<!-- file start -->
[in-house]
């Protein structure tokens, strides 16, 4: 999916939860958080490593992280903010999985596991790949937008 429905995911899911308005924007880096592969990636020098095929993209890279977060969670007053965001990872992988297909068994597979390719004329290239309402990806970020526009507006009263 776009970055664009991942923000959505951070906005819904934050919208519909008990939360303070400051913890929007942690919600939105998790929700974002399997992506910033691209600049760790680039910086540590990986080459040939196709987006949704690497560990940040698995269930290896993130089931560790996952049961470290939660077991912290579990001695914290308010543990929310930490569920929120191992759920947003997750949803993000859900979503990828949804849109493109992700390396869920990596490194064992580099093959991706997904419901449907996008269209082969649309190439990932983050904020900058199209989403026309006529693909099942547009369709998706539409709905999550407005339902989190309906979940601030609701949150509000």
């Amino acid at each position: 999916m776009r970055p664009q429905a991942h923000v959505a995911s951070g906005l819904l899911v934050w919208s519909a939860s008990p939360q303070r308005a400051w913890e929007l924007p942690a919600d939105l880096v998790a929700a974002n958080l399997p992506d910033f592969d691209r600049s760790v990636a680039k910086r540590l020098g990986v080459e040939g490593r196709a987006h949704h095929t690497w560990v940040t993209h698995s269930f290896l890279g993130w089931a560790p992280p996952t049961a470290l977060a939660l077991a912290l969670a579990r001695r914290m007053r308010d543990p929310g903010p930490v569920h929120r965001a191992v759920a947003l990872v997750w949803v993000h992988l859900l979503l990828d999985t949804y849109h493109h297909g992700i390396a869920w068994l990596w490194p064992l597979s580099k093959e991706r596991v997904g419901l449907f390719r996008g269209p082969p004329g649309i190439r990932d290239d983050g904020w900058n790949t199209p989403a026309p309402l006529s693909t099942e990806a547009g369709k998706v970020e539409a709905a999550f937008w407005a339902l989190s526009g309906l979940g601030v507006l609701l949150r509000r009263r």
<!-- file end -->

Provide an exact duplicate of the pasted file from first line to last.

[in-house]
């Protein structure tokens, strides 16, 4: 999916939860958080490593992280903010999985596991790949937008 429905995911899911308005924007880096592969990636020098095929993209890279977060969670007053965001990872992988297909068994597979390719004329290239309402990806970020526009507006009263 776009970055664009991942923000959505951070906005819904934050919208519909008990939360303070400051913890929007942690919600939105998790929700974002399997992506910033691209600049760790680039910086540590990986080459040939196709987006949704690497560990940040698995269930290896993130089931560790996952049961470290939660077991912290579990001695914290308010543990929310930490569920929120191992759920947003997750949803993000859900979503990828949804849109493109992700390396869920990596490194064992580099093959991706997904419901449907996008269209082969649309190439990932983050904020900058199209989403026309006529693909099942547009369709998706539409709905999550407005339902989190309906979940601030609701949150509000």
């Amino acid at each position: 999916m776009r970055p664009q429905a991942h923000v959505a995911s951070g906005l819904l899911v934050w919208s519909a939860s008990p939360q303070r308005a400051w913890e929007l924007p942690a919600d939105l880096v998790a929700a974002n958080l399997p992506d910033f592969d691209r600049s760790v990636a680039k910086r540590l020098g990986v080459e040939g490593r196709a987006h949704h095929t690497w560990v940040t993209h698995s269930f290896l890279g993130w089931a560790p992280p996952t049961a470290l977060a939660l077991a912290l969670a579990r001695r914290m007053r308010d543990p929310g903010p930490v569920h929120r965001a191992v759920a947003l990872v997750w949803v993000h992988l859900l979503l990828d999985t949804y849109h493109h297909g992700i390396a869920w068994l990596w490194p064992l597979s580099k093959e991706r596991v997904g419901l449907f390719r996008g269209p082969p004329g649309i190439r990932d290239d983050g904020w900058n790949t199209p989403a026309p309402l006529s693909t099942e990806a547009g369709k998706v970020e539409a709905a999550f937008w407005a339902l989190s526009g309906l979940g601030v507006l609701l949150r509000r009263r």